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John Holbo - Editor
Scott Eric Kaufman - Editor
Aaron Bady
Adam Roberts
Amardeep Singh
Andrew Seal
Bill Benzon
Daniel Green
Jonathan Goodwin
Joseph Kugelmass
Lawrence LaRiviere White
Marc Bousquet
Matt Greenfield
Miriam Burstein
Ray Davis
Rohan Maitzen
Sean McCann
Guest Authors

Laura Carroll
Mark Bauerlein
Miriam Jones

Past Valve Book Events

cover of the book Theory's Empire

Event Archive

cover of the book The Literary Wittgenstein

Event Archive

cover of the book Graphs, Maps, Trees

Event Archive

cover of the book How Novels Think

Event Archive

cover of the book The Trouble With Diversity

Event Archive

cover of the book What's Liberal About the Liberal Arts?

Event Archive

cover of the book The Novel of Purpose

Event Archive

The Valve - Closed For Renovation

Happy Trails to You

What’s an Encyclopedia These Days?

Encyclopedia Britannica to Shut Down Print Operations

Intimate Enemies: What’s Opera, Doc?

Alphonso Lingis talks of various things, cameras and photos among them

Feynmann, John von Neumann, and Mental Models

Support Michael Sporn’s Film about Edgar Allen Poe

Philosophy, Ontics or Toothpaste for the Mind

Nazi Rules for Regulating Funk ‘n Freedom

The Early History of Modern Computing: A Brief Chronology

Computing Encounters Being, an Addendum

On the Origin of Objects (towards a philosophy of computation)

Symposium on Graeber’s Debt

The Nightmare of Digital Film Preservation

Richard Petti on Occupy Wall Street: America HAS a Ruling Class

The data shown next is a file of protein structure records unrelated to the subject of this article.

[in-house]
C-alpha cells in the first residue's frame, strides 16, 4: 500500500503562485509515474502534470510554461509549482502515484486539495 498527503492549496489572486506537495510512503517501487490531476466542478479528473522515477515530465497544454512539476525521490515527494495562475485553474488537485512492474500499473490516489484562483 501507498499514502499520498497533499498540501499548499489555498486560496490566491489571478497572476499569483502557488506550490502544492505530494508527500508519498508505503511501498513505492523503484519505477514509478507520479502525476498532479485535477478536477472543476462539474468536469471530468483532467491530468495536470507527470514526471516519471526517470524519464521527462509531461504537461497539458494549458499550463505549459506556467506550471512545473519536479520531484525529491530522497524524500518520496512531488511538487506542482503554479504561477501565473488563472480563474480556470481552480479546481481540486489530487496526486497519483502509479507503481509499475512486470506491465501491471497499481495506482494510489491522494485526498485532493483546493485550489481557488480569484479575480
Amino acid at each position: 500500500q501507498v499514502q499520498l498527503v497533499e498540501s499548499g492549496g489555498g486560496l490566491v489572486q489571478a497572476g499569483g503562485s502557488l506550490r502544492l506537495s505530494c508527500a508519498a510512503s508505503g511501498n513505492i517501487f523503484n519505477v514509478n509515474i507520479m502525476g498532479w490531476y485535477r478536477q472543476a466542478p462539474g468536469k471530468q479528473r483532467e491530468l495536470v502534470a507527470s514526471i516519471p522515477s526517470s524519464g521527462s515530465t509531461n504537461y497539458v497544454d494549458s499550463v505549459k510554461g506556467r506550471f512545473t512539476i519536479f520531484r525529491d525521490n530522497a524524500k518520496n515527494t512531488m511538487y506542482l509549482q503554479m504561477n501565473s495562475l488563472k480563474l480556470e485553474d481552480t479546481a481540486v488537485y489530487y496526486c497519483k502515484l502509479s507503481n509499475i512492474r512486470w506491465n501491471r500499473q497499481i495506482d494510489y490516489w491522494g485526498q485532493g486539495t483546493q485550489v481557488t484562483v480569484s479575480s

Bill Benzon on Whatwhatwhatwhatwhatwhatwhat?

Nick J. on The Valve - Closed For Renovation

Bill Benzon on Encyclopedia Britannica to Shut Down Print Operations

Norma on Encyclopedia Britannica to Shut Down Print Operations

Bill Benzon on What’s an Object, Metaphysically Speaking?

john balwit on What’s an Object, Metaphysically Speaking?

William Ray on That Shakespeare Thing

Bill Benzon on That Shakespeare Thing

William Ray on That Shakespeare Thing

JoseAngel on That Shakespeare Thing

Bill Benzon on Objects and Graeber's Debt

Bill Benzon on A Dirty Dozen Sneaking up on the Apocalypse

JoseAngel on A Dirty Dozen Sneaking up on the Apocalypse

JoseAngel on Objects and Graeber's Debt

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Saturday, October 11, 2008

2008 Nobel Prize for Literature: Jean-Marie Le Clézio

Posted by Adam Roberts on 10/11/08 at 06:04 AM

So, Jean-Marie Gustave Le Clézio wins the 2008 Nobel Prize for Literature, and across the anglophone world there are joyful, rooftop-to-rooftop cheers of ‘who?’ and ‘why have I never heard of him?’ Speaking for myself, I was sufficiently ashamed of my ignorance to at least rootle around online a little, to see (for instance) which of Le Clézio’s many books might be worth picking up.  Because, yes, I had never heard of him until I heard the news yesterday; and, yes, I’ve never read his books.  The first thing I discovered was that despite promising-sounding titles like Le déluge (1966), L’extase matérielle (1967), Les géants (1973), Voyages de l’autre côté (1975), Mondo et autres histoires (1978) and Gens des nuages (1990), in fact Le Clézio has never written a science fiction novel.  Imagine!  Not even one.  But, I’m not one to allow prejudice to get in my way, and I shall give him a go anyway.